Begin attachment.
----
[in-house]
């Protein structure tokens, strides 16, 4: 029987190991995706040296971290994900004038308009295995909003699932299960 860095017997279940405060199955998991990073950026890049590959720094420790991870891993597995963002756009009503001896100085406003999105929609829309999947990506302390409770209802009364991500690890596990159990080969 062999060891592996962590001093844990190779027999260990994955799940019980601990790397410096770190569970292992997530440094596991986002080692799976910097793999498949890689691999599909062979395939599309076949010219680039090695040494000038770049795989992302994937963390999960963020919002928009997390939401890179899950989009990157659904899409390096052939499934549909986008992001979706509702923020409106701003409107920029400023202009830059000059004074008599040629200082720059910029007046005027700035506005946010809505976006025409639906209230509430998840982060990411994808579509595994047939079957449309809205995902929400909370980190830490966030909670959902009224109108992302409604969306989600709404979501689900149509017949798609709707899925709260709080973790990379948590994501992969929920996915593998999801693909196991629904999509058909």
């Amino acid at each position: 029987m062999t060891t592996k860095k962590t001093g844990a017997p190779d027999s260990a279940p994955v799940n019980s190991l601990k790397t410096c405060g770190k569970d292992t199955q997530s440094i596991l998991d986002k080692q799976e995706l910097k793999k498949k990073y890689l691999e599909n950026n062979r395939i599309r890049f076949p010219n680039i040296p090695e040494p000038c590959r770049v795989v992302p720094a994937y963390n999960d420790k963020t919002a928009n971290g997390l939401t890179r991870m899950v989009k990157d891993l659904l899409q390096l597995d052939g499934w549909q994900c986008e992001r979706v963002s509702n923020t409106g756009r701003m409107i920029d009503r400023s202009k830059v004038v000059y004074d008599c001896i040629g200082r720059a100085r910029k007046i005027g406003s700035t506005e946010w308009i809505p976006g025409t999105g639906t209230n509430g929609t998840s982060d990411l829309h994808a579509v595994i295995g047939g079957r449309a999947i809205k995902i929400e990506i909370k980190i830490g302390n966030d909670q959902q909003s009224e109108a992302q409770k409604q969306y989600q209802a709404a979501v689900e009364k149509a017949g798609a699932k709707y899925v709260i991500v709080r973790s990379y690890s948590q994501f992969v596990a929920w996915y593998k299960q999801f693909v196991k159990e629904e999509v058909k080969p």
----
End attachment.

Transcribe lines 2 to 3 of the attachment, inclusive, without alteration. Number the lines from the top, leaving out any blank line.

């Protein structure tokens, strides 16, 4: 029987190991995706040296971290994900004038308009295995909003699932299960 860095017997279940405060199955998991990073950026890049590959720094420790991870891993597995963002756009009503001896100085406003999105929609829309999947990506302390409770209802009364991500690890596990159990080969 062999060891592996962590001093844990190779027999260990994955799940019980601990790397410096770190569970292992997530440094596991986002080692799976910097793999498949890689691999599909062979395939599309076949010219680039090695040494000038770049795989992302994937963390999960963020919002928009997390939401890179899950989009990157659904899409390096052939499934549909986008992001979706509702923020409106701003409107920029400023202009830059000059004074008599040629200082720059910029007046005027700035506005946010809505976006025409639906209230509430998840982060990411994808579509595994047939079957449309809205995902929400909370980190830490966030909670959902009224109108992302409604969306989600709404979501689900149509017949798609709707899925709260709080973790990379948590994501992969929920996915593998999801693909196991629904999509058909």
């Amino acid at each position: 029987m062999t060891t592996k860095k962590t001093g844990a017997p190779d027999s260990a279940p994955v799940n019980s190991l601990k790397t410096c405060g770190k569970d292992t199955q997530s440094i596991l998991d986002k080692q799976e995706l910097k793999k498949k990073y890689l691999e599909n950026n062979r395939i599309r890049f076949p010219n680039i040296p090695e040494p000038c590959r770049v795989v992302p720094a994937y963390n999960d420790k963020t919002a928009n971290g997390l939401t890179r991870m899950v989009k990157d891993l659904l899409q390096l597995d052939g499934w549909q994900c986008e992001r979706v963002s509702n923020t409106g756009r701003m409107i920029d009503r400023s202009k830059v004038v000059y004074d008599c001896i040629g200082r720059a100085r910029k007046i005027g406003s700035t506005e946010w308009i809505p976006g025409t999105g639906t209230n509430g929609t998840s982060d990411l829309h994808a579509v595994i295995g047939g079957r449309a999947i809205k995902i929400e990506i909370k980190i830490g302390n966030d909670q959902q909003s009224e109108a992302q409770k409604q969306y989600q209802a709404a979501v689900e009364k149509a017949g798609a699932k709707y899925v709260i991500v709080r973790s990379y690890s948590q994501f992969v596990a929920w996915y593998k299960q999801f693909v196991k159990e629904e999509v058909k080969p």